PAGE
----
INB9: KEI written statement

Written statement by Knowledge Ecology International

28 March 2024


The negotiations on a WHO pandemic agreement should be more transparent. The negotiating texts with attributed country positions should be public and the meetings should be webcast. These are reasonable expectations. The World Intellectual Property Organization (WIPO) operates in this way; it even allows stakeholders to listen to informal negotiations on texts and has demonstrated an ability to adopt treaties on topics of considerable controversy and with commercial consequences.

There is considerable paranoia and misinformation about the WHO in social media, and the unnecessary secrecy of this negotiation is not helpful. While the texts are often leaked, both industry and several well-informed civil society groups have access, and some can afford to attend the negotiations, the general public is locked out. The lack of transparency erodes confidence in the WHO in general and the pandemic agreement in particular.

In the negotiating text, KEI had hoped there would be an article or chapter on transparency, and a commitment to implement WHA72.8 on transparency, and we urge delegates to protect and enhance the several areas where transparency is currently mentioned.


A number of countries currently face economic and technology sanctions. It is generally recognized that such sanctions should not extend to the supply of medical products, or the financing, transport, or other services required to provide those products. We are disappointed that some WHO members in this negotiation have opposed language proposed as Article 13.1bis that would ensure that the humanitarian exceptions to sanctions are effectively implemented.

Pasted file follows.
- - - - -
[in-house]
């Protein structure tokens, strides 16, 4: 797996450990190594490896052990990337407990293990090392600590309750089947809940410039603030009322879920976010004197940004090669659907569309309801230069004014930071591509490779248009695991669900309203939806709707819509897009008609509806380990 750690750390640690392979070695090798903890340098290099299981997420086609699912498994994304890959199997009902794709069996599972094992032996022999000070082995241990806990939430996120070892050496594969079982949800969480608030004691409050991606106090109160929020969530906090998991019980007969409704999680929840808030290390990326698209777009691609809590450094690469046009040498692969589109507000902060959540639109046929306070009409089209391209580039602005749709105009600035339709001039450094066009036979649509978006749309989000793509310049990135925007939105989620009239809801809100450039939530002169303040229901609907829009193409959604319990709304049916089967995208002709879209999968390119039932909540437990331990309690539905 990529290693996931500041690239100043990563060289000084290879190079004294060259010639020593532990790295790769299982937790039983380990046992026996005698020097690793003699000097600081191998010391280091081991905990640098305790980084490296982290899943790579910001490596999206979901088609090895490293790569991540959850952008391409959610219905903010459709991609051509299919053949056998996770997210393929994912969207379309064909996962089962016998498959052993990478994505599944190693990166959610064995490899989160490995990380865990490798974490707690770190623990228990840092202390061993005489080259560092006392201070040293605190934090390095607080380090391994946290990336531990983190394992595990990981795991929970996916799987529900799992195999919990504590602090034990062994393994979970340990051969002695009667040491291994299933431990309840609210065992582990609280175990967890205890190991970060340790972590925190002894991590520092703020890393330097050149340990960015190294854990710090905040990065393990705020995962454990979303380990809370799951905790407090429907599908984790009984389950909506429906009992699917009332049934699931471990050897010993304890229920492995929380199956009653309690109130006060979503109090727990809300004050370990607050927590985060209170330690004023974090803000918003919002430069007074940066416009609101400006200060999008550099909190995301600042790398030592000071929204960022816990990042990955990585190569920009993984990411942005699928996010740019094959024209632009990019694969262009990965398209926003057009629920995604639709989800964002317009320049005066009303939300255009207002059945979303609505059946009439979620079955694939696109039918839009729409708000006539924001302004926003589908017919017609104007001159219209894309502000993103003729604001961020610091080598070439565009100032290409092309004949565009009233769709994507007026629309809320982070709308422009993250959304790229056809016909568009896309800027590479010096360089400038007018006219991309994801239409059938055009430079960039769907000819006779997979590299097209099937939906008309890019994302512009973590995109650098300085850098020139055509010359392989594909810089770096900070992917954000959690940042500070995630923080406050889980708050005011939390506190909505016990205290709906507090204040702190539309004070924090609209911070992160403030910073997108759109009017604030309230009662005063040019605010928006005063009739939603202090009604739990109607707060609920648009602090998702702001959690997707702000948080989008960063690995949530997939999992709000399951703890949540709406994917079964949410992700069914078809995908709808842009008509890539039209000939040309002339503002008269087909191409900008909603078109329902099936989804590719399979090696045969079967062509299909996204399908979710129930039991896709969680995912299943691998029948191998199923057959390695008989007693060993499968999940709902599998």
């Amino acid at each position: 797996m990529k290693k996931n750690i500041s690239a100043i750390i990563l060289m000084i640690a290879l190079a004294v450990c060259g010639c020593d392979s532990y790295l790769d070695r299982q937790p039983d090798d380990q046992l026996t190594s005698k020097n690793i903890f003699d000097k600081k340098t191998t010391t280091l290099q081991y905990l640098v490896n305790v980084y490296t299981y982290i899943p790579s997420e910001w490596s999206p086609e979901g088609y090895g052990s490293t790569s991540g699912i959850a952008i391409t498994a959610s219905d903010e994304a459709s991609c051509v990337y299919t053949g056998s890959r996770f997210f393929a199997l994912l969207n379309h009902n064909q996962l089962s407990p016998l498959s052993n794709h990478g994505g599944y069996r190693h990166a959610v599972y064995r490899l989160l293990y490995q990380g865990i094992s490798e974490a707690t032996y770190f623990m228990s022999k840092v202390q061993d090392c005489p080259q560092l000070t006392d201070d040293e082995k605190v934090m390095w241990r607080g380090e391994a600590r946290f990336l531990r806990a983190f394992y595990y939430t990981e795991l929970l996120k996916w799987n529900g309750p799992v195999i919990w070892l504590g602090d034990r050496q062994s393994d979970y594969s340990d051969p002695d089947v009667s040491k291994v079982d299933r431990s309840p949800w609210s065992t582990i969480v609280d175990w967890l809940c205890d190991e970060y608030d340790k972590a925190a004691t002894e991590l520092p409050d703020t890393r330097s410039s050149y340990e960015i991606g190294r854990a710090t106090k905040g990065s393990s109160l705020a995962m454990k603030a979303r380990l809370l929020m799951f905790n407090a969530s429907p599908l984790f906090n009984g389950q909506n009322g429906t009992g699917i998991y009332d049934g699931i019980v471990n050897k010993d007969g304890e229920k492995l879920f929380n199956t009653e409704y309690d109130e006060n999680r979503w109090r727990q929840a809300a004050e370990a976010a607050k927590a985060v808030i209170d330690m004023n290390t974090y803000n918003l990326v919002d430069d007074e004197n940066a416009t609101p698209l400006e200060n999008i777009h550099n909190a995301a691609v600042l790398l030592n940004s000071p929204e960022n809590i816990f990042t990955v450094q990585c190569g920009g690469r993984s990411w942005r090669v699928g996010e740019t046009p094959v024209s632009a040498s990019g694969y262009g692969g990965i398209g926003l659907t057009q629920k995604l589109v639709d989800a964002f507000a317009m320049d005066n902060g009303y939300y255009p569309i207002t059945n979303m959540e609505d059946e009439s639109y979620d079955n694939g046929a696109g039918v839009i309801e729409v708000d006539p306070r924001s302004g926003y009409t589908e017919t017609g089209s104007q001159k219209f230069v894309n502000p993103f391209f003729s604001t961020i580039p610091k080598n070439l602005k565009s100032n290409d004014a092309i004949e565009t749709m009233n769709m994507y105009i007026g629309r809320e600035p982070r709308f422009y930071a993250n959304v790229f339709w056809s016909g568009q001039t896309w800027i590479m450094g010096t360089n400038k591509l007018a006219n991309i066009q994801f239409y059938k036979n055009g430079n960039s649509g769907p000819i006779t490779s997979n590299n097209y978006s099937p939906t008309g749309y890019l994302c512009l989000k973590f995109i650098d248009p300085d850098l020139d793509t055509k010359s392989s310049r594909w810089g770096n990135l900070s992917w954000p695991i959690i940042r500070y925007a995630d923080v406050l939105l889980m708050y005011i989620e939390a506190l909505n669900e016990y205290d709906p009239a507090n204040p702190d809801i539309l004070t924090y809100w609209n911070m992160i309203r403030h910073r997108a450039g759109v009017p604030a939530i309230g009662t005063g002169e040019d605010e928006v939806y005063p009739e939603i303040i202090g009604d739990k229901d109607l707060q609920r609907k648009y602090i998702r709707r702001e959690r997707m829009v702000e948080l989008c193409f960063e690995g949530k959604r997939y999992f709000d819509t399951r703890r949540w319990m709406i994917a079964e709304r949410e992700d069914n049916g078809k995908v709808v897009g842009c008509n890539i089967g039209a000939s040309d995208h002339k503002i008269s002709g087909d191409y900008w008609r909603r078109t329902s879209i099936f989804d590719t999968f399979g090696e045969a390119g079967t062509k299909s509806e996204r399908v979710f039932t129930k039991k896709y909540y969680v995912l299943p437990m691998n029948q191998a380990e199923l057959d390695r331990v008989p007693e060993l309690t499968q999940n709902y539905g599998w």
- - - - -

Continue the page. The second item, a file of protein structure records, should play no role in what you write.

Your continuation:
Technology transfer

There is clearly an interest among negotiators to facilitate the scale-up and decentralization of the manufacturing of pandemic-related countermeasures in an emergency, but also sharp divisions among the parties about how to address this need.

Going forward, consideration should be given to an additional type of pooling approach, one that more closely resembles some industry pools, or some pooled procurement mechanisms, and which can provide stronger incentives to share technology by limiting the benefits of the pool to parties that opt-in and meet certain obligations for membership.

One such pooling agreement could involve rights in government-funded R&D, particularly the rights to use inventions, regulatory data, know-how, and access to cell lines and other biologic resources.

In addition to the pooling of rights from public sector-funded R&D, there could be technology buyout pools, with the benefits of the buy-outs being limited to the parties paying for the buyouts.

The requirements to join any of these pools would be scaled according to the incomes and stage of development of the members, and while the benefits of the pools would be limited to the members, every state would have an opportunity to contribute and join the pool.

The proposal should be seen as a complement to other measures on technology transfer and not a substitute.